The SEC's controversial new powers to keep inspection and other records private could help the Financial Industry Regulatory Authority Inc. stay further under the radar as well, critics say.
That's because self-regulatory organizations like Finra are considered to be “financial institutions” under the Freedom of Information Act. As a result, SEC oversight reports and other records relating to Finra don't have to be made public.
The FOIA exempts from disclosure any "examination, operating or condition reports" of financial institutions.
This exemption, No. 8 under the FOIA statute, was intended to protect shaky banks from depositor runs by keeping oversight reports private, in addition to fostering cooperation with regulators, according to the Department of Justice, which interprets the FOIA statute for government agencies. A 1997 decision by a federal court found that Exemption 8 also applied to Finra, then known as the National Association of Securities Dealers.
The Dodd-Frank law has expanded FOIA exemptions to include SEC records produced from "surveillance, risk assessments or other regulatory and oversight activities."
In a hearing of the House Financial Services Committee today, Chairman Barney Frank, D-Mass., said that within about two weeks he wanted the House to pass legislation amending a section of the regulatory overhaul legislation that would allow the SEC to avoid disclosing information it obtains while conducting examinations.
“I am concerned it went too far,” Mr. Frank said. “On the other hand, we don't want to make it harder for the enforcement people to get what they need.”
Meanwhile, on the other side of Capitol Hill, the Senate Judiciary Committee passed a bill that would repeal the new FOIA exemption.
Critics of the expanded exemptions under Dodd-Frank said that it would undermine SEC accountability by allowing it to decline Freedom of Information Act requests.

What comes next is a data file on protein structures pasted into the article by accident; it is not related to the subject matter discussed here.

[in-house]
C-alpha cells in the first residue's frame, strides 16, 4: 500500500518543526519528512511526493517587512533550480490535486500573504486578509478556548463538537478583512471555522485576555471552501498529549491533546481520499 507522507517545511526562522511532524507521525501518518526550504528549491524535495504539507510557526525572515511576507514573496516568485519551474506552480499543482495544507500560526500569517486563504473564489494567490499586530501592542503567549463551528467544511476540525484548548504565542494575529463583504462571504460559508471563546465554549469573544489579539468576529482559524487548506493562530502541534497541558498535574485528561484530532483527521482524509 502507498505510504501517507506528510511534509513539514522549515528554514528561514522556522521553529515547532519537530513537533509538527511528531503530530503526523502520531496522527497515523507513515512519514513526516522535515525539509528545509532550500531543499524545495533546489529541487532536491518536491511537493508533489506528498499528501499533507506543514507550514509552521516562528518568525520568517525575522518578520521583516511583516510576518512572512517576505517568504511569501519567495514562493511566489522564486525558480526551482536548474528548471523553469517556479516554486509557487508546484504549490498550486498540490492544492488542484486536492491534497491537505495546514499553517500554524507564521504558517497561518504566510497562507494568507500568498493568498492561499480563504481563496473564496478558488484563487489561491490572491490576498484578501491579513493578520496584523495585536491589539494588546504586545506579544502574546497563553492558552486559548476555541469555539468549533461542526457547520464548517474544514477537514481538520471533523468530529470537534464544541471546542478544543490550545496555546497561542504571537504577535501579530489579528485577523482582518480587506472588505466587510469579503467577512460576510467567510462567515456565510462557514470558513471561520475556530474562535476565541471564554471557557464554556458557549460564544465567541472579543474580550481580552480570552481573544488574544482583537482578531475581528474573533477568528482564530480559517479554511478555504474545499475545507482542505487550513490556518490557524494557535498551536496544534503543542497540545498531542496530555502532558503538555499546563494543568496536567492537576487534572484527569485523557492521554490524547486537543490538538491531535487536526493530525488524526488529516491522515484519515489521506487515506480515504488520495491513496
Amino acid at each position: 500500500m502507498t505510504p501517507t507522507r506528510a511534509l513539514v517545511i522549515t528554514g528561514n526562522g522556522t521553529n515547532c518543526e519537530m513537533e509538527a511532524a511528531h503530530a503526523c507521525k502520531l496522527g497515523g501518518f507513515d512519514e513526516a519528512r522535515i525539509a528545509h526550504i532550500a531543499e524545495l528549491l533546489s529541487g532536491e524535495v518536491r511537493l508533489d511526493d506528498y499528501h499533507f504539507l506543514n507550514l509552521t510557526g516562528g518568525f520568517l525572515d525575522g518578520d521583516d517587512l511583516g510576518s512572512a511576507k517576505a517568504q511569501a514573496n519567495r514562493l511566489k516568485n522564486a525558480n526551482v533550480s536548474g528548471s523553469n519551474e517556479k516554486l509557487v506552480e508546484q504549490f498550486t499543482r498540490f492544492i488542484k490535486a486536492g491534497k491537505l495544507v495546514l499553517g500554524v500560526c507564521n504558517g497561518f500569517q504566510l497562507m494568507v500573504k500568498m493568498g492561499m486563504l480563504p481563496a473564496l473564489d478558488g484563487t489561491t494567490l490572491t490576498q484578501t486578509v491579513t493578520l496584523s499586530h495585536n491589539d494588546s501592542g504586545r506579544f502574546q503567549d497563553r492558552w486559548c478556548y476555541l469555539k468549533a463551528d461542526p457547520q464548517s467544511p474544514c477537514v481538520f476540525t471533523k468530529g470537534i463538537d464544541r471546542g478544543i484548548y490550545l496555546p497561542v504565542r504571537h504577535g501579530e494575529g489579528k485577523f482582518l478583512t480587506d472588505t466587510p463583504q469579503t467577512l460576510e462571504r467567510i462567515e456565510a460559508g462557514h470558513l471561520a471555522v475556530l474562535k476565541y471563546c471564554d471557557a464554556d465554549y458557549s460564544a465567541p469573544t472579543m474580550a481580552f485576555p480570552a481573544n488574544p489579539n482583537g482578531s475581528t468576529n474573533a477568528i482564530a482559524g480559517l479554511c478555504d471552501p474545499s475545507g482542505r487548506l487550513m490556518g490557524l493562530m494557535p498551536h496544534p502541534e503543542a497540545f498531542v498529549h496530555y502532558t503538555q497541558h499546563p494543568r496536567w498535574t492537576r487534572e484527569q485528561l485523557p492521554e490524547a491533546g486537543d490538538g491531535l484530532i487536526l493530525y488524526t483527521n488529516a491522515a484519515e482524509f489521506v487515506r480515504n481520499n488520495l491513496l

Likewise, Finra's long-established exemption from public disclosure has drawn fire, with some observers wondering why the private regulator's records should be deemed off-limits.
"The records of Finra, SROs and SEC exam reports should all be transparent," said Lynn Turner, managing director at LECG LLC, a forensic and economics consulting firm, and the former chief accountant at the SEC.
"One can only wonder what they are trying to hide by keeping these documents from the public," he said.
"If you claim some governmental immunity, or you clothe yourself with the authority of government" like Finra does, "you ought to be held to the same standards" of transparency as government agencies are, said Kevin Carreno, a securities attorney and founder of Experts Counsel Inc., who has sued Finra for document production.
Mr. Carreno has urged Mr. Frank, to end the FOIA exemption for SROs.
Exempting Finra-related records from disclosure "is just another one of the concerns about the ambiguous nature of SROs," said Angela Canterbury, director of public policy for the Project On Government Oversight, a government watchdog group.
Finra is "given enormous authority to regulate, yet they have very little accountability across the board," she said.
Ms. Canterbury testified today before the House committee.
"Congress recognized that if details from examinations were made available to the public or to competitors of financial institutions, those institutions might 'cooperate less than fully with federal authorities,'” SEC spokesman John Nester, wrote in an e-mail, citing a legal precedent.
"There is a strong public interest in effective SEC examinations" of Finra, he wrote.
SEC spokesman John Heine declined to comment further.
Critics of governmental secrecy have derided the cooperation argument.
"We're not convinced the agency should have to defer to the entities it regulates" for cooperation, Ms. Canterbury said today in her testimony, "especially when it has the power of subpoena."
Nancy Condon, a Finra spokeswoman, did not have an immediate comment.
Despite the concerns, the FOIA exemption for SROs is not under attack. Pending legislation in Congress to repeal the SEC's new powers under Dodd-Frank would do nothing to remove the exemption for SROs.
[Additional reporting by Mark Schoeff Jr.]